Visitor flow modelling in historic buildings

Visitor flow modelling in historic buildings
In restricted space settings, access, circulation and egress affect the mobility of individuals. Historic buildings are a prime example, as they were usually designed for defence and not mass visitation, and their archaic layout, narrow passageways and steep staircases hamper mobility.
Access and egress management is vitally important when considering both the visitor experience and evacuation requirements in an emergency.
Funding Body
Award Value
Start Date
End Date
Duration
Funding Body
Historic Environment Scotland
Award Value
£46,000
Start Date
Apr 16
End Date
Dec 18
Duration
20 months

In restricted space settings, access, circulation and egress affect the mobility of individuals.  Historic buildings are a prime example, as they were usually designed for defence and not mass visitation, and their archaic layout, narrow passageways and steep staircases hamper mobility.  This makes access and egress management important when considering both the visitor experience and evacuation requirements in an emergency. This study has cast light on both factors, using a combination of direct observation, interview, focus group and analysis of 3D scans of two contrasting historic sites: Orkney’s Maeshowe chambered cairn, and Edinburgh Castle Palace. 

Specialist software was used to model the environment and visitor pathways. At Maeshowe where overtaking is infeasible due to the restricted space, directly observed data was used to construct a digital model using the Unity gaming platform, with randomly positioned animated characters scaled to the size and shape of the Scottish population. The field-observed 11-fold difference in egress speed between able-bodied and mobility impaired individuals, together with literature evidence for heavier individuals moving more slowly were input into the model which calculated egress rate and time-to-safety for 20 individuals.  Multiple trials of the model revealed a slow-moving person at the observed speed typically increased time to safety of 20 people by 170% and reduced the advantage offered by closer separation between individuals (simulating an emergency) by 26%. Using a size-specific speed model (for characters of 50th, 95th, and 99th percentiles) increased time to safety in emergency evacuation by 51% compared with able-bodied individuals.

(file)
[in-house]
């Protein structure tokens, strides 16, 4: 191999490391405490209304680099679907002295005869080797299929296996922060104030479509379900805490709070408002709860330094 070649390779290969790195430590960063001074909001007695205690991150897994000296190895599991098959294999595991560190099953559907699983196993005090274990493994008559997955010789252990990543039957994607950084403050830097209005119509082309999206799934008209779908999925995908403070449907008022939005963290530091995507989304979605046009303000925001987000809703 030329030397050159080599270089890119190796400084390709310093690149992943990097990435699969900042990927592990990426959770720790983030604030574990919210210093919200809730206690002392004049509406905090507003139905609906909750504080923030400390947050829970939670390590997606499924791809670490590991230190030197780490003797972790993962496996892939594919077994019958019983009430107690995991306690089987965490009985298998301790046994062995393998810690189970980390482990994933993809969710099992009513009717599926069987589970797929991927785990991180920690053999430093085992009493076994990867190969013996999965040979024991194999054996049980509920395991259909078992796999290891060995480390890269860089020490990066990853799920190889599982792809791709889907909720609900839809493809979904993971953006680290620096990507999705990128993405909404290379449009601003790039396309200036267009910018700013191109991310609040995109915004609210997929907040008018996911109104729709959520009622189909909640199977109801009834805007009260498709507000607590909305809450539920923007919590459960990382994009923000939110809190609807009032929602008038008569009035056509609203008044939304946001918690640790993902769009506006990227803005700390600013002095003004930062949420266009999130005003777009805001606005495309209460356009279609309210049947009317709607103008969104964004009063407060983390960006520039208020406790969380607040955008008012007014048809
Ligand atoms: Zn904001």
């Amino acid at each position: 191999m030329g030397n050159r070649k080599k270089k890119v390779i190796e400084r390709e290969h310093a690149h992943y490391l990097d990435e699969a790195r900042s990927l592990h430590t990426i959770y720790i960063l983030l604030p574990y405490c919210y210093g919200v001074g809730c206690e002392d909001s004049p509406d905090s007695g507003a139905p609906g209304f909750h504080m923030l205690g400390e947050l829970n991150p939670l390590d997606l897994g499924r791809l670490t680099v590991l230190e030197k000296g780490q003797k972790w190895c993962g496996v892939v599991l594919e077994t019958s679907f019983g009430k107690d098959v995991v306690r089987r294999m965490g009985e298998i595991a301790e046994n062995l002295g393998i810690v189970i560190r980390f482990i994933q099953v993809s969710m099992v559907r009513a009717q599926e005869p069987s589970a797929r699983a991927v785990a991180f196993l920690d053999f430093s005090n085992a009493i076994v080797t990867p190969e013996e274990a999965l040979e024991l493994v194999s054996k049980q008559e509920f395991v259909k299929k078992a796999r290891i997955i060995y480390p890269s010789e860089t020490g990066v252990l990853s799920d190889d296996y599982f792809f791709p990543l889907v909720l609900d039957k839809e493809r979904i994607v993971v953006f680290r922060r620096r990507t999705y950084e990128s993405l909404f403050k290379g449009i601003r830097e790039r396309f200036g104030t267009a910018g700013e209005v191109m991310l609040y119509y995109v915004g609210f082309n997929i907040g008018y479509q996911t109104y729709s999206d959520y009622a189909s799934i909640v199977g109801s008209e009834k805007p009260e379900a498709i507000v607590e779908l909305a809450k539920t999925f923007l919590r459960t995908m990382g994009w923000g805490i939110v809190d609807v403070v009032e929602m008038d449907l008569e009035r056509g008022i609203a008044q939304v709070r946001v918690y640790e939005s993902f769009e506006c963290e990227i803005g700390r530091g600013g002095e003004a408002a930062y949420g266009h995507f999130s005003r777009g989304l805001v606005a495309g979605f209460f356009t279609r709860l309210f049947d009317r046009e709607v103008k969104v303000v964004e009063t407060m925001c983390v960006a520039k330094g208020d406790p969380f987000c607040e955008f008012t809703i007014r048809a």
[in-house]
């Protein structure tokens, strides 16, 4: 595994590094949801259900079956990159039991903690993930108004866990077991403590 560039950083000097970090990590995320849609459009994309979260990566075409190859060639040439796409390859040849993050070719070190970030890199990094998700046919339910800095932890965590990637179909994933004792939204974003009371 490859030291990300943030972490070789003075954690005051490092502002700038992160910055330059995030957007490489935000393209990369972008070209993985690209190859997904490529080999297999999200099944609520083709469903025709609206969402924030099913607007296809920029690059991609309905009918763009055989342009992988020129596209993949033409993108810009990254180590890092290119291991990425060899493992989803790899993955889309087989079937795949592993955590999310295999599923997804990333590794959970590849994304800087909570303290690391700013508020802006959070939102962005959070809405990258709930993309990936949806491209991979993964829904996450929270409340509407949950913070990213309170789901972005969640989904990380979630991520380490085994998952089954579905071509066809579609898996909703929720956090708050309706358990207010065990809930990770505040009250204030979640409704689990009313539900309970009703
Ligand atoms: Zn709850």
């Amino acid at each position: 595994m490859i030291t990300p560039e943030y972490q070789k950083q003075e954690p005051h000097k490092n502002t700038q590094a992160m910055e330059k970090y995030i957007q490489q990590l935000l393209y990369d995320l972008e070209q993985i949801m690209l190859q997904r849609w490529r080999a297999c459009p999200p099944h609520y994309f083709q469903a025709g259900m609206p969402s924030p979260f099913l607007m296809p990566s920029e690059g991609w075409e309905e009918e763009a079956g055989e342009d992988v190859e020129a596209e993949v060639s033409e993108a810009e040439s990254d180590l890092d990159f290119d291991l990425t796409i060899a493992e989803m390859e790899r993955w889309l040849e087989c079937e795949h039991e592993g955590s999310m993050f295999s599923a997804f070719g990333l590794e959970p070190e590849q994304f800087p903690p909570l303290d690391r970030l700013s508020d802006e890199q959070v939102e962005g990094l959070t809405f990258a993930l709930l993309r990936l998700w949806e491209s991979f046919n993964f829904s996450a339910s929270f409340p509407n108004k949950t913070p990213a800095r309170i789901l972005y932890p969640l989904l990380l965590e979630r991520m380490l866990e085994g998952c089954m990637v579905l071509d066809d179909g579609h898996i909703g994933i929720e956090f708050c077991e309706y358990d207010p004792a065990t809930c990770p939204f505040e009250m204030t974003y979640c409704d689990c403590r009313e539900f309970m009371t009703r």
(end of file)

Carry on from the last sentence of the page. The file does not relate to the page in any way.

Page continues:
The study concluded that while larger individuals may slow egress times of a group, a single slow-moving mobility-impaired person exerts a greater influence on group egress, adversely affecting those behind. This highlighted that, within historic buildings, restricted width or unidirectional routes are vulnerable to slow moving visitors during egress, who substantially increase the time to reach safety. This criticality of person-order was replicated in a virtual model capable of generating accurate data, which can be scaled to larger and more complex buildings. 

The project also investigated the 3D digital visualisation of built heritage (“viewed from the inside out”), and a focus group and subsequent analysis indicated it’s potential to inform building management practice.  Going forwards, safety and user experience will be combined in further site visits to other selected historic buildings.